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The 16% return this week takes Lepidico's (ASX:LPD) shareholders five-year gains to 303%

When you buy shares in a company, it's worth keeping in mind the possibility that it could fail, and you could lose your money. But on the bright side, you can make far more than 100% on a really good stock. For instance, the price of Lepidico Limited (ASX:LPD) stock is up an impressive 267% over the last five years. Also pleasing for shareholders was the 69% gain in the last three months.

After a strong gain in the past week, it's worth seeing if longer term returns have been driven by improving fundamentals.

See our latest analysis for Lepidico

Lepidico recorded just AU$4,084,027 in revenue over the last twelve months, which isn't really enough for us to consider it to have a proven product. So it seems shareholders are too busy dreaming about the progress to come than dwelling on the current (lack of) revenue. It seems likely some shareholders believe that Lepidico will find or develop a valuable new mine before too long.

As a general rule, if a company doesn't have much revenue, and it loses money, then it is a high risk investment. There is almost always a chance they will need to raise more capital, and their progress - and share price - will dictate how dilutive that is to current holders. While some companies like this go on to deliver on their plan, making good money for shareholders, many end in painful losses and eventual de-listing. Some Lepidico investors have already had a taste of the sweet taste stocks like this can leave in the mouth, as they gain popularity and attract speculative capital.

When it last reported its balance sheet in June 2021, Lepidico could boast a strong position, with cash in excess of all liabilities of AU$4.3m. That allows management to focus on growing the business, and not worry too much about raising capital. And with the share price up 63% per year, over 5 years , the market is focussed on that blue sky potential. You can see in the image below, how Lepidico's cash levels have changed over time (click to see the values).

debt-equity-history-analysis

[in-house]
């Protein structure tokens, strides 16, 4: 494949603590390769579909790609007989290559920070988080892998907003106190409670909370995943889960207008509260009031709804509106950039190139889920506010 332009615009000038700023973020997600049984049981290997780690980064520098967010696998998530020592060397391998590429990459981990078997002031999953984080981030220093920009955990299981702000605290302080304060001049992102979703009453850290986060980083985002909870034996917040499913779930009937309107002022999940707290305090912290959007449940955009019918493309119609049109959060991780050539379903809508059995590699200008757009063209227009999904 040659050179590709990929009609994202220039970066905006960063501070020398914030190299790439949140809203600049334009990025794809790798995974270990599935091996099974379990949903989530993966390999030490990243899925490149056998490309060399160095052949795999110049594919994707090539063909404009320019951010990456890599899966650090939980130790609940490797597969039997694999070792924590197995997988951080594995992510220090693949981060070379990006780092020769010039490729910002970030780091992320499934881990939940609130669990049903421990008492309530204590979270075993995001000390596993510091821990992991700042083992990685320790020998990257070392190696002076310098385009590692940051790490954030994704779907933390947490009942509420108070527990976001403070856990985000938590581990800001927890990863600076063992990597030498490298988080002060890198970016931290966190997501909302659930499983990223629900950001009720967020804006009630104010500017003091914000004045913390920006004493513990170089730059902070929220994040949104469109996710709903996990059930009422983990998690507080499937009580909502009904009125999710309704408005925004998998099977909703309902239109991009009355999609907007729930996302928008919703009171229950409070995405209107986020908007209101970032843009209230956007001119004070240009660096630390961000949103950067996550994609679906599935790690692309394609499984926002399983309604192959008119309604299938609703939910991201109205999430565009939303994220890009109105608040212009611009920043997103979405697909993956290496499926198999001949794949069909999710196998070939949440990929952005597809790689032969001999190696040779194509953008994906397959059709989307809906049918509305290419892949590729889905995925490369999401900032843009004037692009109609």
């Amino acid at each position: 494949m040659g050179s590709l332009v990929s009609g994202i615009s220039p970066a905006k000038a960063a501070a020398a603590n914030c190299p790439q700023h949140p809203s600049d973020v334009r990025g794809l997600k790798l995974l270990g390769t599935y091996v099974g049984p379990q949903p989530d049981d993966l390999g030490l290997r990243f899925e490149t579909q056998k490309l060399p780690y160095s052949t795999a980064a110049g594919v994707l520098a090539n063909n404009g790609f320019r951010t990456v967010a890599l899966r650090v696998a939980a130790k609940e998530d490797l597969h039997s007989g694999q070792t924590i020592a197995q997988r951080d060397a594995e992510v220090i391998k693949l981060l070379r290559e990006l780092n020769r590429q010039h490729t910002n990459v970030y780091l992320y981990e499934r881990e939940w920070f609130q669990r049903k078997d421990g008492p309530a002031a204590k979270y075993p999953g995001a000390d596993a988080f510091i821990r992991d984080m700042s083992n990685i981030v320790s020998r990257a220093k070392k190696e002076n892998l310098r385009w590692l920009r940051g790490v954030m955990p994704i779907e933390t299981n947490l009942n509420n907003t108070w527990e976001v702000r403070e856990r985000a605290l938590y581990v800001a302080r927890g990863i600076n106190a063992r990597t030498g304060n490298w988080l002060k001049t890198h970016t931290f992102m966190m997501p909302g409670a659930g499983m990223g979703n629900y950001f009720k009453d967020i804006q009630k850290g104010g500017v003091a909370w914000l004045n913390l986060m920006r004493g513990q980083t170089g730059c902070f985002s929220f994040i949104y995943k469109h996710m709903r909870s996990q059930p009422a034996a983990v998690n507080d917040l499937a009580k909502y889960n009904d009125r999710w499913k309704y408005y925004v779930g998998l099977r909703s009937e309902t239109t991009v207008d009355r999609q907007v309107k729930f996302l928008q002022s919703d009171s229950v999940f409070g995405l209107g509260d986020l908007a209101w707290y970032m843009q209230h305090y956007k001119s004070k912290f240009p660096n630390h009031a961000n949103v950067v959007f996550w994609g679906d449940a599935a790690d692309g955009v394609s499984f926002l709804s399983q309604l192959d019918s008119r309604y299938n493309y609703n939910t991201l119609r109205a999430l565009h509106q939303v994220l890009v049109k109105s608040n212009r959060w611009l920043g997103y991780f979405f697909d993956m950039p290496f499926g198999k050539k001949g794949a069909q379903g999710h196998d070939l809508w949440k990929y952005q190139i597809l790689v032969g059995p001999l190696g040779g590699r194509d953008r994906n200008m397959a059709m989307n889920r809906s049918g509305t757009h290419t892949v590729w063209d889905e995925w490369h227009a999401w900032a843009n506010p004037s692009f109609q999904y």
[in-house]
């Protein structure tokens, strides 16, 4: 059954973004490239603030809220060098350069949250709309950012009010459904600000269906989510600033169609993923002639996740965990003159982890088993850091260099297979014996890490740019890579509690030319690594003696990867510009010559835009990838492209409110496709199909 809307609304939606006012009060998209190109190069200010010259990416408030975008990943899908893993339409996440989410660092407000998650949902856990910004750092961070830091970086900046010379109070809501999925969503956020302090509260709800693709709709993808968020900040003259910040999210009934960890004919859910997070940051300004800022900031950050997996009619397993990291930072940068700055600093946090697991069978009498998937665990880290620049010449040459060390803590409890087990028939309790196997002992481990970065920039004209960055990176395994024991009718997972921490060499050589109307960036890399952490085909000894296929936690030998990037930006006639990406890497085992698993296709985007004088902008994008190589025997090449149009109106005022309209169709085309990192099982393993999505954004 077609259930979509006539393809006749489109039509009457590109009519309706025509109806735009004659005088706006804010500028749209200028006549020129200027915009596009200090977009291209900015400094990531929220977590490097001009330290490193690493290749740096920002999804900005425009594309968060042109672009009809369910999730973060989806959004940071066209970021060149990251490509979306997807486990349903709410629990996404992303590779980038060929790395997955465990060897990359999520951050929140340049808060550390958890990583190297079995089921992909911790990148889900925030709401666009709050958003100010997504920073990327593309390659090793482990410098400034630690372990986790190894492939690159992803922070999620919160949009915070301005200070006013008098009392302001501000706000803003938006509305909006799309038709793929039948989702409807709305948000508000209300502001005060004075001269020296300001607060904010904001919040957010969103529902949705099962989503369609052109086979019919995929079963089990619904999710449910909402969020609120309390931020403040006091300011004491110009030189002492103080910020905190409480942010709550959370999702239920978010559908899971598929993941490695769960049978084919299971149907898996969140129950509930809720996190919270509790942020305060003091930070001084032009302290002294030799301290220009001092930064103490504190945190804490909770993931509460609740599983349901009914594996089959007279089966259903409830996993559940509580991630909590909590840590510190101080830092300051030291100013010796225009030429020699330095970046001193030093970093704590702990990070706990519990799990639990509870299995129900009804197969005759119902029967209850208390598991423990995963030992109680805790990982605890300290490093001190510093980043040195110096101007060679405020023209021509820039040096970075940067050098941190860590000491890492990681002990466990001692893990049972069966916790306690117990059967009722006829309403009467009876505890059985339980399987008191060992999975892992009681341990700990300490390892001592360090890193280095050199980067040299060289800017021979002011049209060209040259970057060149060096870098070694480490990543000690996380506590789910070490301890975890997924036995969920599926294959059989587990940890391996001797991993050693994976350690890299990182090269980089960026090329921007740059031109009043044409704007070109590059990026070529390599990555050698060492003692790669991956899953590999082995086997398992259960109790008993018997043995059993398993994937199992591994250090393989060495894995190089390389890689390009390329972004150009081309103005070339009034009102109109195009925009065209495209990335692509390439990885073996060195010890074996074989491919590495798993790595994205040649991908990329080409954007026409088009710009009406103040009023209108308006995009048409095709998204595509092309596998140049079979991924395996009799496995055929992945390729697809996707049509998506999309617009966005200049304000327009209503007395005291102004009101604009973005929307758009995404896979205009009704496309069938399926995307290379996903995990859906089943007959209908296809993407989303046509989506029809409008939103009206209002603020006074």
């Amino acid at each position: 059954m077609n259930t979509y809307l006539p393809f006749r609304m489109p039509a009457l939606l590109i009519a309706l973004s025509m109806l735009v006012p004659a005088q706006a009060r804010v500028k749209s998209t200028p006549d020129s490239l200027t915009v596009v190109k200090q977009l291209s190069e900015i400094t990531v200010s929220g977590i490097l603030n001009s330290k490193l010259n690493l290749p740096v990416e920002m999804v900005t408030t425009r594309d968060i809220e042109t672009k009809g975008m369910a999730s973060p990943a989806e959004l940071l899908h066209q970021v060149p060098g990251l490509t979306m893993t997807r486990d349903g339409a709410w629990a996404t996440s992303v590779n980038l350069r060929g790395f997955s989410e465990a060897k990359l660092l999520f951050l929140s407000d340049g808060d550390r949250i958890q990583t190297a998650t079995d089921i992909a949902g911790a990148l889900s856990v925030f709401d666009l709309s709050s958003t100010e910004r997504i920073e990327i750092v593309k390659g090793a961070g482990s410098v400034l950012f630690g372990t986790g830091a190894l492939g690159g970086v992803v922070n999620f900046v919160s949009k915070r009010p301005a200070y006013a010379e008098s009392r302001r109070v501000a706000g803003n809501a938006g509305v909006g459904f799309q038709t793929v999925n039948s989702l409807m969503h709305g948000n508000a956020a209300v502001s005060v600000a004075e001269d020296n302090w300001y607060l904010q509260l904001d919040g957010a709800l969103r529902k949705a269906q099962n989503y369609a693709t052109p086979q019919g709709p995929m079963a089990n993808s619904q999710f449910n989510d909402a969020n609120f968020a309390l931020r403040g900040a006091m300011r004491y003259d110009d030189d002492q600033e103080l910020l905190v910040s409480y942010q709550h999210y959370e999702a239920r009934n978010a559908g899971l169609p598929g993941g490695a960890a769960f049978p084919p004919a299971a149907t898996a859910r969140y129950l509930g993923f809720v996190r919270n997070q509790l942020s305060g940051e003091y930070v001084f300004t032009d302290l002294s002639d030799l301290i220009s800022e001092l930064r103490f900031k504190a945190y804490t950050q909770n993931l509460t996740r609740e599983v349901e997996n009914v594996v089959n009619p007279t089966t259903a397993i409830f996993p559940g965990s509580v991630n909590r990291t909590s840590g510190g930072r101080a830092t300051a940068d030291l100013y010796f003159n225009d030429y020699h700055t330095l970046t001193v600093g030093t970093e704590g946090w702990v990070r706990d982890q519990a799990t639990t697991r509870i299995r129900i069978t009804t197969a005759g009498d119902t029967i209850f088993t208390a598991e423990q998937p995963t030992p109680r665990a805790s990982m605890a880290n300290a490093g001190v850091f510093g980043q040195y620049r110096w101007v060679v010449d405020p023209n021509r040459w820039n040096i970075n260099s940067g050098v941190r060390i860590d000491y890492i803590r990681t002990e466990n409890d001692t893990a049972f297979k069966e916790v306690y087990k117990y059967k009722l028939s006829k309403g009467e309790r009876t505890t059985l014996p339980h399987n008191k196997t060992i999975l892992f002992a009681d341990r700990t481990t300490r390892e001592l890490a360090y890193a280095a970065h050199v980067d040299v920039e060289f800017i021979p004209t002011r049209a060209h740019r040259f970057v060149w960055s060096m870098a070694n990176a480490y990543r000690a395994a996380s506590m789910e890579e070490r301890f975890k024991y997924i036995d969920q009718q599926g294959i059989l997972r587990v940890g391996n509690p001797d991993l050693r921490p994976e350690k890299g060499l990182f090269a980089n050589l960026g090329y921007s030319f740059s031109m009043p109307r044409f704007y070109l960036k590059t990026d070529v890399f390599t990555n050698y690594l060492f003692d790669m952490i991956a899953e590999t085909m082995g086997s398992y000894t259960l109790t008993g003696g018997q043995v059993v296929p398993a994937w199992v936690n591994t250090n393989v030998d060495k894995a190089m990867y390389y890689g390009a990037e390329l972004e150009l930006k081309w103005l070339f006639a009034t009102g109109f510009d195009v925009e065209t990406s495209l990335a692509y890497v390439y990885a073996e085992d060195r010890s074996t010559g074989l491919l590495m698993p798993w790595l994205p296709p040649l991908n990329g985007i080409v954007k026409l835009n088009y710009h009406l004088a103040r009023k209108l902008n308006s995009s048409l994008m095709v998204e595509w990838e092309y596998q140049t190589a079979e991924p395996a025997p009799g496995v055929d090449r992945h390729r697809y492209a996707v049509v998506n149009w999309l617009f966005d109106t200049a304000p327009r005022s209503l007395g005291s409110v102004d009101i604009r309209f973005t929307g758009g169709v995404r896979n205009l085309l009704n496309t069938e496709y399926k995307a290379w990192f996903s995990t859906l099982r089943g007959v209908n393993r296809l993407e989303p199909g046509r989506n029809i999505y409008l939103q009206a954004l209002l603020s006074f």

debt-equity-history-analysis

It can be extremely risky to invest in a company that doesn't even have revenue. There's no way to know its value easily. However you can take a look at whether insiders have been buying up shares. If they are buying a significant amount of shares, that's certainly a good thing. Luckily we are in a position to provide you with this free chart of insider buying (and selling).

What about the Total Shareholder Return (TSR)?

We've already covered Lepidico's share price action, but we should also mention its total shareholder return (TSR). The TSR is a return calculation that accounts for the value of cash dividends (assuming that any dividend received was reinvested) and the calculated value of any discounted capital raisings and spin-offs. Lepidico hasn't been paying dividends, but its TSR of 303% exceeds its share price return of 267%, implying it has either spun-off a business, or raised capital at a discount; thereby providing additional value to shareholders.

A Different Perspective

We're pleased to report that Lepidico shareholders have received a total shareholder return of 91% over one year. That's better than the annualised return of 32% over half a decade, implying that the company is doing better recently. Given the share price momentum remains strong, it might be worth taking a closer look at the stock, lest you miss an opportunity. While it is well worth considering the different impacts that market conditions can have on the share price, there are other factors that are even more important. To that end, you should be aware of the 3 warning signs we've spotted with Lepidico .

Lepidico is not the only stock insiders are buying. So take a peek at this free list of growing companies with insider buying.

Please note, the market returns quoted in this article reflect the market weighted average returns of stocks that currently trade on AU exchanges.

Have feedback on this article? Concerned about the content? Get in touch with us directly. Alternatively, email editorial-team (at) simplywallst.com.

This article by Simply Wall St is general in nature. We provide commentary based on historical data and analyst forecasts only using an unbiased methodology and our articles are not intended to be financial advice. It does not constitute a recommendation to buy or sell any stock, and does not take account of your objectives, or your financial situation. We aim to bring you long-term focused analysis driven by fundamental data. Note that our analysis may not factor in the latest price-sensitive company announcements or qualitative material. Simply Wall St has no position in any stocks mentioned.